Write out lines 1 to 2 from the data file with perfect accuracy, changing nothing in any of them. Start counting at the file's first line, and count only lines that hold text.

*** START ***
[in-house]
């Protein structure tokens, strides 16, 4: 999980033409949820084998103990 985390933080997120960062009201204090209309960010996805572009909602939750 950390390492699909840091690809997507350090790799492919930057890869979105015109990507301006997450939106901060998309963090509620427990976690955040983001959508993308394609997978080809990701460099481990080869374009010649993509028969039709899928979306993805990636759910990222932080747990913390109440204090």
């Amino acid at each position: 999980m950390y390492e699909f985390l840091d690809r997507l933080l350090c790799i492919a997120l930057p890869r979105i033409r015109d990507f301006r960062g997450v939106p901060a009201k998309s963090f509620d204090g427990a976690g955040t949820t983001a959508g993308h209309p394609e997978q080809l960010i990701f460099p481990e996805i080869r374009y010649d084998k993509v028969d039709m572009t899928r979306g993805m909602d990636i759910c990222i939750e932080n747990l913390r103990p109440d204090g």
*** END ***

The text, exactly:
[in-house]
């Protein structure tokens, strides 16, 4: 999980033409949820084998103990 985390933080997120960062009201204090209309960010996805572009909602939750 950390390492699909840091690809997507350090790799492919930057890869979105015109990507301006997450939106901060998309963090509620427990976690955040983001959508993308394609997978080809990701460099481990080869374009010649993509028969039709899928979306993805990636759910990222932080747990913390109440204090």